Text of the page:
2 Provided all terms of the policy are met. Application is subject to underwriting review and approval. Like most insurance policies, insurance policies issued by IAIC and MetGen contain certain deductibles, co-insurance, exclusions, exceptions, reductions, limitations, and terms for keeping them in force. For costs, complete details of coverage and exclusions, and a listing of approved states, please contact MetLife Pet Insurance Solutions LLC.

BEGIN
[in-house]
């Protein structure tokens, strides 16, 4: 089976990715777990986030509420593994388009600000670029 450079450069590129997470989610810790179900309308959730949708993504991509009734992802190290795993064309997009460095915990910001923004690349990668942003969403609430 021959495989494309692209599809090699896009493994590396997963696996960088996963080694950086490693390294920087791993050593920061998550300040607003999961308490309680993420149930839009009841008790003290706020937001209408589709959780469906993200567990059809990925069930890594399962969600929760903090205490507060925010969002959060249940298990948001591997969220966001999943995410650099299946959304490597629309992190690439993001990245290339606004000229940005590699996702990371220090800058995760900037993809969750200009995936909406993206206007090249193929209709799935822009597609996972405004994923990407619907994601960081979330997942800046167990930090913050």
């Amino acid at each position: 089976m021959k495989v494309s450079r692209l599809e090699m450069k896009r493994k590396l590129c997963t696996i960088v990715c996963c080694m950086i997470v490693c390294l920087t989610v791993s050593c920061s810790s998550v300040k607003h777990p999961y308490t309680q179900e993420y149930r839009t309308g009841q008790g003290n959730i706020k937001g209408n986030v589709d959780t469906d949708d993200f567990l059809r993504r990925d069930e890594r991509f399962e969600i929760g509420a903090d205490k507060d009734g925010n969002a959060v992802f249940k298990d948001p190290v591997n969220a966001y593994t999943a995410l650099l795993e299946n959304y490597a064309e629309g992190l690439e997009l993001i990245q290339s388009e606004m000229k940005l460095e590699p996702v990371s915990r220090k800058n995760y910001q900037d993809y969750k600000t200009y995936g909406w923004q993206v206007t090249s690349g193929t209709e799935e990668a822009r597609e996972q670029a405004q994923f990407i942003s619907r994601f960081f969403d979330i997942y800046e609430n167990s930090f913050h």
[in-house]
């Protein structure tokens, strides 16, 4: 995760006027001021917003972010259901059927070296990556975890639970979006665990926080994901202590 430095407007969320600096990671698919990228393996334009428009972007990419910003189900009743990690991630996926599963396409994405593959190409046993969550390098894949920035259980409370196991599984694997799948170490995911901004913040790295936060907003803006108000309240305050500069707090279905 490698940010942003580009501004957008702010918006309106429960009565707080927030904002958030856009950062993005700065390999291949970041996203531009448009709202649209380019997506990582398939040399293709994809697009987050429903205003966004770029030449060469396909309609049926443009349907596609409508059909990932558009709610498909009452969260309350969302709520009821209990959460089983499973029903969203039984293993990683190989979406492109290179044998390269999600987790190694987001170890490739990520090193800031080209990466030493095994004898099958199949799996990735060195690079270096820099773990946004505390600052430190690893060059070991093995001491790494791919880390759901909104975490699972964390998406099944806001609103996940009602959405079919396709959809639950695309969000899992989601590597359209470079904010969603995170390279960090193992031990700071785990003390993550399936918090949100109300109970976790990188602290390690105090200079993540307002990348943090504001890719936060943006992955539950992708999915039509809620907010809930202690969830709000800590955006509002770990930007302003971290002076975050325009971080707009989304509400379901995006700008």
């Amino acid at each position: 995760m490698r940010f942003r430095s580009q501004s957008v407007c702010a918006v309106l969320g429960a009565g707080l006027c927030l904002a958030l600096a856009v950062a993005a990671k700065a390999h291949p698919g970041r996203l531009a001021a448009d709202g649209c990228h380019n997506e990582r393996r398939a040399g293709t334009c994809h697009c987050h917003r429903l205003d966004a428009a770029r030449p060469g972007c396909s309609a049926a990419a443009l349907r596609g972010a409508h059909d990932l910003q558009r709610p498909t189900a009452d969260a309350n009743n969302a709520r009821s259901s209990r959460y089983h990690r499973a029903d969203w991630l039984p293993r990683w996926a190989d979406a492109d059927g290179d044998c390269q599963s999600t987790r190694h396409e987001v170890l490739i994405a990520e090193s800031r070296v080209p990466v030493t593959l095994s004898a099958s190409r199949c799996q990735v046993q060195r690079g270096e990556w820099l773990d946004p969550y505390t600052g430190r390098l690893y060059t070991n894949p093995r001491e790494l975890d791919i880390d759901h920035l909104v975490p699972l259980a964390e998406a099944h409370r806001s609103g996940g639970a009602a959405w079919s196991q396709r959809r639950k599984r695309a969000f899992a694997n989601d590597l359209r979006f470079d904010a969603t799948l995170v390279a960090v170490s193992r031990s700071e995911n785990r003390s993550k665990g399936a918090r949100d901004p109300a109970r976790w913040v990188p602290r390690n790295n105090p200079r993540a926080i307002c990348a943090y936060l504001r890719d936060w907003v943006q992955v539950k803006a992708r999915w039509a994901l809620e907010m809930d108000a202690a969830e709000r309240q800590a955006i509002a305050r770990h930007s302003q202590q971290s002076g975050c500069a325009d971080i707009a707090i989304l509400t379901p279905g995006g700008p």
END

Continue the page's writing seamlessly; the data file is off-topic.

³ “Labrador Retriever,” American Kennel Club

⁴ “Recommended Health Clearances for the Labrador Retriever,” The Labrador Retriever Club, Inc.

⁵ “Osteochondrosis in Dogs,” Merck Veterinary Manual

⁶ “Progressive Retinal Atrophy,” VCA Animal Hospitals

⁷ “Centronuclear Myopathy,” Merck Veterinary Manual

⁸ “Dynamin-1 Associated Exercise Induced Collapse,” University of Minnesota: College of Veterinary Medicine